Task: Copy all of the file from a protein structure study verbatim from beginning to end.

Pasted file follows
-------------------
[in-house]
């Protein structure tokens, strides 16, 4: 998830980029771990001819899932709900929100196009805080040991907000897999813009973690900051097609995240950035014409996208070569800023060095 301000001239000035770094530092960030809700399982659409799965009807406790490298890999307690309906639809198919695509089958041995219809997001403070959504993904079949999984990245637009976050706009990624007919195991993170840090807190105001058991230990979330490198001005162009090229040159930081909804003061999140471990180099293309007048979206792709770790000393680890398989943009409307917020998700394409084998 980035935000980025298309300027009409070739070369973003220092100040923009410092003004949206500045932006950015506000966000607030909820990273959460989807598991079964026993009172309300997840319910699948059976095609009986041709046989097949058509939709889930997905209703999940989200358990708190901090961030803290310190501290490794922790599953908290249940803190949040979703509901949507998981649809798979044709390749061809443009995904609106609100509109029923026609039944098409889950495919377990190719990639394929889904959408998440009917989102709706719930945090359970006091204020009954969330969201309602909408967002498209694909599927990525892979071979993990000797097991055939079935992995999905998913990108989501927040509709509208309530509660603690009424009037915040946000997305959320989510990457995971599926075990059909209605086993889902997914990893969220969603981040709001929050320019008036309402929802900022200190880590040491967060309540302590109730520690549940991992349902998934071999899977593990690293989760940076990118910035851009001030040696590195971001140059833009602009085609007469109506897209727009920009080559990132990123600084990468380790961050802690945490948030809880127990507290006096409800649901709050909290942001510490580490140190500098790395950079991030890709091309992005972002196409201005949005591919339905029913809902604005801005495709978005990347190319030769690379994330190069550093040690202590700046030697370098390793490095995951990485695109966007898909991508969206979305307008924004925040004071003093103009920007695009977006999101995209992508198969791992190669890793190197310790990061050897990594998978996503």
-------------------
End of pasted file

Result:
[in-house]
């Protein structure tokens, strides 16, 4: 998830980029771990001819899932709900929100196009805080040991907000897999813009973690900051097609995240950035014409996208070569800023060095 301000001239000035770094530092960030809700399982659409799965009807406790490298890999307690309906639809198919695509089958041995219809997001403070959504993904079949999984990245637009976050706009990624007919195991993170840090807190105001058991230990979330490198001005162009090229040159930081909804003061999140471990180099293309007048979206792709770790000393680890398989943009409307917020998700394409084998 980035935000980025298309300027009409070739070369973003220092100040923009410092003004949206500045932006950015506000966000607030909820990273959460989807598991079964026993009172309300997840319910699948059976095609009986041709046989097949058509939709889930997905209703999940989200358990708190901090961030803290310190501290490794922790599953908290249940803190949040979703509901949507998981649809798979044709390749061809443009995904609106609100509109029923026609039944098409889950495919377990190719990639394929889904959408998440009917989102709706719930945090359970006091204020009954969330969201309602909408967002498209694909599927990525892979071979993990000797097991055939079935992995999905998913990108989501927040509709509208309530509660603690009424009037915040946000997305959320989510990457995971599926075990059909209605086993889902997914990893969220969603981040709001929050320019008036309402929802900022200190880590040491967060309540302590109730520690549940991992349902998934071999899977593990690293989760940076990118910035851009001030040696590195971001140059833009602009085609007469109506897209727009920009080559990132990123600084990468380790961050802690945490948030809880127990507290006096409800649901709050909290942001510490580490140190500098790395950079991030890709091309992005972002196409201005949005591919339905029913809902604005801005495709978005990347190319030769690379994330190069550093040690202590700046030697370098390793490095995951990485695109966007898909991508969206979305307008924004925040004071003093103009920007695009977006999101995209992508198969791992190669890793190197310790990061050897990594998978996503």